conception of the nation as a state. Chapter 3 builds on the argument by Michael Blake

  • that it is the fact of state coercion that gives rise to a concern for distributive justice.

    Blake argues for the importance of personal autonomy. Coercion of any form infringes on

    this autonomy and thus stands in need of justification. For Blake, such justification can

    only come in the form of hypothetical consent. One should be able to have given consent

    to the coercion to which one is subject; even if one may disagree with the execution of it

    in specific cases. The domestic legal system has profound effects on the life prospects of

    all citizens. Of particular concern are the prospects of the least advantaged in society.

    Blake argues that this group can only accept the legal system if it incorporates a

    substantial degree of concern for the relative standards of living of all citizens. It is this

    concern that constitutes the patriotic bias, as it is a concern that is only owed to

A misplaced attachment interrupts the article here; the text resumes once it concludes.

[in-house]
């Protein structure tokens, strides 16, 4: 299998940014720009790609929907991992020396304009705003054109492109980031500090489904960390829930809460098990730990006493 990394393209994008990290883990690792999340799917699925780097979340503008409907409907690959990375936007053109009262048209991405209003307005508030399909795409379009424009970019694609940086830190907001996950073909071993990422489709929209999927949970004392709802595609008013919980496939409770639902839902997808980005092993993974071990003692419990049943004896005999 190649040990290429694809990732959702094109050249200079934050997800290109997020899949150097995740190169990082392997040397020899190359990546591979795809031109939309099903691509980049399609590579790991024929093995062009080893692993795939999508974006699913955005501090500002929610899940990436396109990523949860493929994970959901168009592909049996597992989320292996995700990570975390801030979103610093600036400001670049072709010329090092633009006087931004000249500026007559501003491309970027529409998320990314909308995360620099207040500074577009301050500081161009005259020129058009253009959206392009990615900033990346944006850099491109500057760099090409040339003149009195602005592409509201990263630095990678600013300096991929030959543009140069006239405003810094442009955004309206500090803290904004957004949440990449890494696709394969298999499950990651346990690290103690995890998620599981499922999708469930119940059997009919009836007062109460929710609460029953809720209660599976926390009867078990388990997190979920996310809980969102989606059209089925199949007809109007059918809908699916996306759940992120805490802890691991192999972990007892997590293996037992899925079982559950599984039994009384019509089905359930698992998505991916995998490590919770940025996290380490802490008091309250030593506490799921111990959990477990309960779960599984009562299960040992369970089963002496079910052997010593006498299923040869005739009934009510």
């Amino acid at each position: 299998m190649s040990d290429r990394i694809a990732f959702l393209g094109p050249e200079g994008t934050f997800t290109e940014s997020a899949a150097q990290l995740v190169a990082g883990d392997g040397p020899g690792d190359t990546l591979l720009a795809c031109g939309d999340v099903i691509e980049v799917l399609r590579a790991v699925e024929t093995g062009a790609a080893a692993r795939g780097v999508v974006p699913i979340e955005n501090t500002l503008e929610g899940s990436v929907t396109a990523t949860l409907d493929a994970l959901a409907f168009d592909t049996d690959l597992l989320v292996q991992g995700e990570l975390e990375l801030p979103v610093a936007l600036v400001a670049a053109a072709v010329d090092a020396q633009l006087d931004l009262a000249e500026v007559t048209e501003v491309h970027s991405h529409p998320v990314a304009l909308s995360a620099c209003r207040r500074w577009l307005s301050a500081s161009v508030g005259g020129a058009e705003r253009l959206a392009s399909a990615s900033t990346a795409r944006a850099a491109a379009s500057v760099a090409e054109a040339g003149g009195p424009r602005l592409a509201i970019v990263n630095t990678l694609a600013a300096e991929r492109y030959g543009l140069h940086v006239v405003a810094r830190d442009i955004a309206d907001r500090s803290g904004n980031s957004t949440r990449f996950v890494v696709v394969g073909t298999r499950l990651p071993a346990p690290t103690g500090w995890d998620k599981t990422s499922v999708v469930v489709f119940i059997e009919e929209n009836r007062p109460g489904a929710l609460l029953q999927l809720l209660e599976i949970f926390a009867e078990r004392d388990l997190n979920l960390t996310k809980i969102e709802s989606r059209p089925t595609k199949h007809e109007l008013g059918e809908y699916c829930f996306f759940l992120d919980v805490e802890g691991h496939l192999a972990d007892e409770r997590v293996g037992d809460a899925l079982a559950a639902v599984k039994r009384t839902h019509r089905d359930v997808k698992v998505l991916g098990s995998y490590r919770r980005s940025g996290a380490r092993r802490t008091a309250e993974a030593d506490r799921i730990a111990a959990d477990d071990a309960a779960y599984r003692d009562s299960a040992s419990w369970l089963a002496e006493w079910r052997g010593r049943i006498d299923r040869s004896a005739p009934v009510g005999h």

compatriots and not to persons in general.

    I agree with Blake's claim that it is the existence of institutional coercion that

    gives rise to a concern with inequality of life prospects on the domestic level. However, I

    contend that such institutional coercion also occurs on a global scale and that a theory of

    patriotic bias needs to take into account the realities of globalization. I argue for the

    existence of a global basic structure that is coercive in nature. This structure significantly

    affects the lives of many around the globe and infringes substantially upon their